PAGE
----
• Cooperate with their employer (and anyone else who has a health and safety duty placed upon them) so far as is necessary to help them to meet their obligations under health and safety law.

The organisation section of your Health & Safety Policy should summarise these duties so that employees are aware of the role they play in health and safety management.

Part 3: Arrangements for health and safety

The final part of your Health & Safety Policy identifies your arrangements for managing and controlling the health and safety risks present in your working environment and arising from your activities.

It should detail the specific systems and procedures you have put in place in order to fulfil the commitments outlined in the Statement of Intent. This will include:

  • Your organisation’s health and safety rules and procedures;
  • Your facilities, such as first aid and washrooms;
  • Your risk assessments (including COSHH, PPE and manual handling);
  • Your emergency arrangements (including your fire evacuation procedure); and
  • The information, instruction, training and supervision you have provided to employees.

You should also include information about how particular arrangements are managed.

The arrangements section is likely to be the biggest part of your policy. That said, your Health & Safety Policy shouldn’t be complicated; it should serve to reflect what you do and how this is managed. If in doubt, seeking help from a competent health and safety professional will take the pressure off this potentially time-consuming task and ensure all aspects are covered.

How often should I review my Health & Safety Policy?

There is no set time frame for renewing your Health & Safety Policy; however, it’s good practice to review and revise your policy as often as is necessary to keep your employees safe.

This would include completing a risk assessment and updating your policy whenever employees have to complete a new task with associated risks. You must also review the contents of your policy after accidents, near misses and when significant changes in personnel or work practices occur, to ensure your policies and procedures are robust, identify and rectify any areas where they fall short, and keep the information up-to-date.

As a general rule, it is good practice to review (and if necessary, revise) your Health & Safety Policy every 12 months.

Who should write my Health & Safety Policy?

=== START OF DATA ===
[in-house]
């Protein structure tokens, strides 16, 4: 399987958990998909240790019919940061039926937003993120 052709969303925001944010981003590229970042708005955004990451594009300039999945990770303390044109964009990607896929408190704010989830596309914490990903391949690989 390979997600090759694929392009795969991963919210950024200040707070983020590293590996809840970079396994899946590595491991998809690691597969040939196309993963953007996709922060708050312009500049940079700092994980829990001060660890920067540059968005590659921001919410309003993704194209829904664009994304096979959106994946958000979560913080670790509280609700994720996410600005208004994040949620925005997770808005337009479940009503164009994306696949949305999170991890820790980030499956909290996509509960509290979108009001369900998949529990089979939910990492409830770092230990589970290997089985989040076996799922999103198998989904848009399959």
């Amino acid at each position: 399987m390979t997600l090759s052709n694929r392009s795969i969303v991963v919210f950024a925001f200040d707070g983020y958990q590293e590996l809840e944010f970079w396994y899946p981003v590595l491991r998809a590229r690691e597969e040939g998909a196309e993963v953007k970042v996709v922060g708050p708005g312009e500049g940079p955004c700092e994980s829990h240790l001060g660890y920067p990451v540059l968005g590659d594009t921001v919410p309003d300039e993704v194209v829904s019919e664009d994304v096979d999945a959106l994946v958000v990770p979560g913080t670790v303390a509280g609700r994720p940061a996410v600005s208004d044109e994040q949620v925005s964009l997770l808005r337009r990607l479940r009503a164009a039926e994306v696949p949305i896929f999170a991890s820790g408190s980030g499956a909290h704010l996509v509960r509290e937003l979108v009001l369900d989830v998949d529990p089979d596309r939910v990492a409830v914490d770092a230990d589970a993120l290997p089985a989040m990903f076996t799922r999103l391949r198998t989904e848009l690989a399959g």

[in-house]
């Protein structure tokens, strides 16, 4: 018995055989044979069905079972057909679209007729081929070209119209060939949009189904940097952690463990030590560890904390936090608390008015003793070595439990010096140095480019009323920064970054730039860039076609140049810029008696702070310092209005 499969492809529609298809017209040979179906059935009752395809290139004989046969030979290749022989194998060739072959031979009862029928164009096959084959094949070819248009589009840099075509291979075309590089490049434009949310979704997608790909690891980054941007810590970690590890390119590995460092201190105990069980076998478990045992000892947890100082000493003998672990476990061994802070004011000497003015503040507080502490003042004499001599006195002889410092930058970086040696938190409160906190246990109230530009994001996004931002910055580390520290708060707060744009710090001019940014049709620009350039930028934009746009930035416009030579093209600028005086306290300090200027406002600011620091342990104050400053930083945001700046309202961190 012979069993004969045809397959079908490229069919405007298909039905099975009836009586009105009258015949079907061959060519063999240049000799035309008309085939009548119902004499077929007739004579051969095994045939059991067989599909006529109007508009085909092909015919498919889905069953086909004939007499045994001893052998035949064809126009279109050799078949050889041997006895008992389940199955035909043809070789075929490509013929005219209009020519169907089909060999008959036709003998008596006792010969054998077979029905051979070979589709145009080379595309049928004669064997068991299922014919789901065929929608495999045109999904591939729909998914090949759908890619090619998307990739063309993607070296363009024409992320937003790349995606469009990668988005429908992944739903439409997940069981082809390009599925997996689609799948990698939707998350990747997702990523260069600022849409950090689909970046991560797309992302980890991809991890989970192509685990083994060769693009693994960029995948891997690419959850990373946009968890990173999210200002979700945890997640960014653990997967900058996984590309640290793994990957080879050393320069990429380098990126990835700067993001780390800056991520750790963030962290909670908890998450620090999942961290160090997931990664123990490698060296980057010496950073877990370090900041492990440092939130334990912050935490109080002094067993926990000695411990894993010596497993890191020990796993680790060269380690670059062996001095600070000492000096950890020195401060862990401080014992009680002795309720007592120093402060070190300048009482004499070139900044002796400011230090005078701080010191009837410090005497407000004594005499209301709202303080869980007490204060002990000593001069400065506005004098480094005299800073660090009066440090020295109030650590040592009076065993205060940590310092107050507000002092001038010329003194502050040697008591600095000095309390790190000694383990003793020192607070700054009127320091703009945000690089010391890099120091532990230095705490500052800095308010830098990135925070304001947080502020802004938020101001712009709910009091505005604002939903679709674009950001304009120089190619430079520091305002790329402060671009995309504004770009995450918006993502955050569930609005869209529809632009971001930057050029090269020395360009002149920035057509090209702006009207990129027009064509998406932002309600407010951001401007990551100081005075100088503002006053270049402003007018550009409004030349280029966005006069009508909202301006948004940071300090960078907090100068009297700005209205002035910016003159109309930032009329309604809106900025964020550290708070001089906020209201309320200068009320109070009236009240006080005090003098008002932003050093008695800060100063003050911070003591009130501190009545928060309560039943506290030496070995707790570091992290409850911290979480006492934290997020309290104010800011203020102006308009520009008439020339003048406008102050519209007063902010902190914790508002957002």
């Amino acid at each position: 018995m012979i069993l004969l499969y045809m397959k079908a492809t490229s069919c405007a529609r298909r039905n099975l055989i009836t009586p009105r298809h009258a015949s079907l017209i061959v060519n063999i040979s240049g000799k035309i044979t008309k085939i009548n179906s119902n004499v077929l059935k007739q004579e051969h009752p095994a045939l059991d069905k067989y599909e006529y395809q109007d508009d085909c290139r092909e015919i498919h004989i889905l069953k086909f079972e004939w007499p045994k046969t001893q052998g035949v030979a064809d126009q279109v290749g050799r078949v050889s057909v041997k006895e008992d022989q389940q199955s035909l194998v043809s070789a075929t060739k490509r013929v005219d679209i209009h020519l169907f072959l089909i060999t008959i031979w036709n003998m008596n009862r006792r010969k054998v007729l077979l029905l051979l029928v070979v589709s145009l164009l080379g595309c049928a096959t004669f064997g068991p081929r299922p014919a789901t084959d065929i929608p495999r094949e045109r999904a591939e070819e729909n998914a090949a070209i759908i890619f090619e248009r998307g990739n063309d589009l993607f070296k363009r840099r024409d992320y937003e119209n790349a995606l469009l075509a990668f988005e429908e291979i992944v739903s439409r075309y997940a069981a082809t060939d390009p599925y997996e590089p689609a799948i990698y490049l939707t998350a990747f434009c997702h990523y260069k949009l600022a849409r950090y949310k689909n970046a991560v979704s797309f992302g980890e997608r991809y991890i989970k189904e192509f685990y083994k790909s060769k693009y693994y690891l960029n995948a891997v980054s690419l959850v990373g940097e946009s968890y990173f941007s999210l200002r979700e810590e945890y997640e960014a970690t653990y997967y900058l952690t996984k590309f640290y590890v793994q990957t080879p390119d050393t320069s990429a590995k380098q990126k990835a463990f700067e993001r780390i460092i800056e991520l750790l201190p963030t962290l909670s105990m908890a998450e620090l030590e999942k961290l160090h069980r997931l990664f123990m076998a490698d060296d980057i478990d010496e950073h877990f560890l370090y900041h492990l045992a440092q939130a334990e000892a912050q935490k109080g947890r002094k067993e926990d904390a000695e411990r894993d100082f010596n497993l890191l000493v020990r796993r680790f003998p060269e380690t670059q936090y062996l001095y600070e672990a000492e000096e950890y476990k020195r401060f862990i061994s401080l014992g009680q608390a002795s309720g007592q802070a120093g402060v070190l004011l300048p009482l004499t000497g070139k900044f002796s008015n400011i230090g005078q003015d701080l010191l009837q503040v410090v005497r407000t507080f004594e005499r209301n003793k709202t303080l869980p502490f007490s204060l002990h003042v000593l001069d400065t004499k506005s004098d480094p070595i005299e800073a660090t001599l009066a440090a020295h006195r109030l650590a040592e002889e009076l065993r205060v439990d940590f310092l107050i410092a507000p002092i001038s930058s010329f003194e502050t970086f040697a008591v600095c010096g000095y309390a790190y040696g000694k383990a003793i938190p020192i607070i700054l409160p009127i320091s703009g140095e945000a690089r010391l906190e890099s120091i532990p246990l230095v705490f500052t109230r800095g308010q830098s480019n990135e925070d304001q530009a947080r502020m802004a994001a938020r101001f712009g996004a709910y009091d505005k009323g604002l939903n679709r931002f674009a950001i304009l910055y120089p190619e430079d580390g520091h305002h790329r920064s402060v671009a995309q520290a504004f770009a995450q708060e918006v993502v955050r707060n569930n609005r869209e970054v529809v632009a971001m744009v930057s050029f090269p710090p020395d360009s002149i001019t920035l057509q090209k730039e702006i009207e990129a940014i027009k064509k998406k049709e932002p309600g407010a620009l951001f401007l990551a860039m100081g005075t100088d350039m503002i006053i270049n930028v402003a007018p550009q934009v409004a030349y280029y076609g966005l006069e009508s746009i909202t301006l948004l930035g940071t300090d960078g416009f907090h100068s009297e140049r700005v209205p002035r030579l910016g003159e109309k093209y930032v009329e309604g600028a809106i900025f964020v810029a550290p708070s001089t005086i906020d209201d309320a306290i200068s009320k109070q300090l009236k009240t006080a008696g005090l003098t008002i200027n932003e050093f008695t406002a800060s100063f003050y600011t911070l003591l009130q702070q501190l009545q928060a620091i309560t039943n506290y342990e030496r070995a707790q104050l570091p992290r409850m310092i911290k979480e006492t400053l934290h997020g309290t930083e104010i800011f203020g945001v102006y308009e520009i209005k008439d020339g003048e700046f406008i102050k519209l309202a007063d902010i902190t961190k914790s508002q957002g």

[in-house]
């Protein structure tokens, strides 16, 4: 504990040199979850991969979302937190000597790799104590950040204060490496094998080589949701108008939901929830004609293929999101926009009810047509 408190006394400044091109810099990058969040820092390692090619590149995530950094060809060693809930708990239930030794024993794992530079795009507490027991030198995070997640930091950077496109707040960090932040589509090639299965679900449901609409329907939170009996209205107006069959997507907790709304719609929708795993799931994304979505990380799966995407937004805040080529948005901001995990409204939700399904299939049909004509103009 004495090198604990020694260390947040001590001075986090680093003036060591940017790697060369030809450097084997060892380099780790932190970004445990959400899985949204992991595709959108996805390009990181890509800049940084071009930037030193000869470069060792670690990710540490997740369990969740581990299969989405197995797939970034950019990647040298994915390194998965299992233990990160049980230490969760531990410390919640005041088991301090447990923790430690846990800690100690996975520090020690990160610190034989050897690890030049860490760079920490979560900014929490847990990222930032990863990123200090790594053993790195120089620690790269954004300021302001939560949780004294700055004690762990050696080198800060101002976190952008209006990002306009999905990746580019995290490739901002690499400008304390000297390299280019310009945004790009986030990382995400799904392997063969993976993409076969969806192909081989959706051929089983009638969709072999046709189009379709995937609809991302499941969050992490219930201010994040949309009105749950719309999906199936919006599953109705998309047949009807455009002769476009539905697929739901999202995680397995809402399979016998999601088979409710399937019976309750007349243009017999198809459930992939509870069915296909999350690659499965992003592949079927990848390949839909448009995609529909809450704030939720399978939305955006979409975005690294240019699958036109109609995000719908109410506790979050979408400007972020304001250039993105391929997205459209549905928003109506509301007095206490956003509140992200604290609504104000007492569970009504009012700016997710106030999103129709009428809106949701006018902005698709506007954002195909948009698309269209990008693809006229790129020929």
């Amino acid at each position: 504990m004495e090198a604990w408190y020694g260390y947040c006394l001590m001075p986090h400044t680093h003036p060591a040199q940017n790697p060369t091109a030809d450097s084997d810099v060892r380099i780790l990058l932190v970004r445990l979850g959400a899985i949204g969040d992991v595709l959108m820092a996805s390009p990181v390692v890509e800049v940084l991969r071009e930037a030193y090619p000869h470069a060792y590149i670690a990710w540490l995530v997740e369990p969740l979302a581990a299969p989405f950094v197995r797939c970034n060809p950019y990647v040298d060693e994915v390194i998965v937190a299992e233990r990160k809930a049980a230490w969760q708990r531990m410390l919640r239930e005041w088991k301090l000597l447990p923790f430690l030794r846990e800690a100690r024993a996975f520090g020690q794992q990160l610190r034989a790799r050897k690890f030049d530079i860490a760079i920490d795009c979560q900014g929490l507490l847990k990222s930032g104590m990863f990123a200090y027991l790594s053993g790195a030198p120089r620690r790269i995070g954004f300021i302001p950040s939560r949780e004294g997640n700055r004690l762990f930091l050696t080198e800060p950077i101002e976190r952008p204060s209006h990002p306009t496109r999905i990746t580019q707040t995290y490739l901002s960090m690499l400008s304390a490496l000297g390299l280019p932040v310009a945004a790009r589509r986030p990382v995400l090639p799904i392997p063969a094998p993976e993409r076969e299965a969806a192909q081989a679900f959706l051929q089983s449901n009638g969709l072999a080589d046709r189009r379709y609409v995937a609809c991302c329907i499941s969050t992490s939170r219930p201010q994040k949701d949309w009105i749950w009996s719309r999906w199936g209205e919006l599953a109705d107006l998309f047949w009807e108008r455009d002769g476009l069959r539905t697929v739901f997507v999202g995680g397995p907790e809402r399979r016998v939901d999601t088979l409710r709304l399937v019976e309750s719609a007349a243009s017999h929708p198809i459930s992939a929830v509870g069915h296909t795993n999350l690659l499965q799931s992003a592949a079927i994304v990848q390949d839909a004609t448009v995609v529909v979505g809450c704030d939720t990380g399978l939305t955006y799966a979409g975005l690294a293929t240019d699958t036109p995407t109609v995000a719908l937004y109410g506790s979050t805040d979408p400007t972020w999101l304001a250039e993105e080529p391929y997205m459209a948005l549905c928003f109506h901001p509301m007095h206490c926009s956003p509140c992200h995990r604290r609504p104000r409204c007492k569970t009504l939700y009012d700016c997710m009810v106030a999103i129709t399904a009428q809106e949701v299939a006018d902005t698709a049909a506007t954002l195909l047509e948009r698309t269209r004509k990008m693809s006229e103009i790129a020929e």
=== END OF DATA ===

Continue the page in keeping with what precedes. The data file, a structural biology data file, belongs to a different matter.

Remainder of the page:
A written Health & Safety Policy is the centrepiece of safety management. It should clearly persuade, explain, assign and insist on the who, what, where and why you are managing risk. 

When it comes to health and safety, creating a written policy is the biggest task you will need to complete as an employer – and there can be no ‘one size fits all’ answer, so template policies are likely to fall short.

That’s why having a professional health and safety company write your Health & Safety Policy is so important, as it’s the best way to guarantee that your policy accurately reflects your values and your approach.

If you don’t have the necessary skills, experience or time to create your own, WorkNest’s team of Health & Safety specialists can tailor one to suit.

Our Health & Safety experts will:

  • Craft your policy to help ensure you are fully compliant and have covered all bases;
  • Act as one of your legally required competent persons to support you in meeting the requirements of health and safety law;
  • Conduct an on-site General Risk Assessment to identify any areas of non-compliance and work with you to find workable solutions; and
  • Provide 24/7 support with all health and safety challenges.

Why WorkNest?

Health and safety law is vast and complex. Missing the mark can not only put your reputation at stake, but with rising health and safety fines, greater enforcement from the Health and Safety Executive (HSE) and directors being jailed, it’s never been more important to adopt a pro-active approach to health and safety management.

WorkNest’s fixed-fee support cuts out the complexity and removes health and safety guesswork. Your consultant will help to identify at-risk areas and work with you to implement practical control measures that effectively reduce risk without compromising your ability to achieve your objectives.

Assured advice you can trust

All of our experienced consultants have genuine hands-on experience backed up by outstanding relevant qualifications recognised by the Institution of Occupational Safety and Health (IOSH). We’re also the first health and safety consultancy to receive assured advice status from an enforcing authority, known as a Primary Authority.

Based on our expertise, we reduce the risk of prosecution by c.50% and the cost of any fine imposed by more than 85%.

To find out how our fixed-fee service can help to protect your business, take the hassle out of day-to-day health and safety management, and save you valuable time and money, call 0345 226 8393.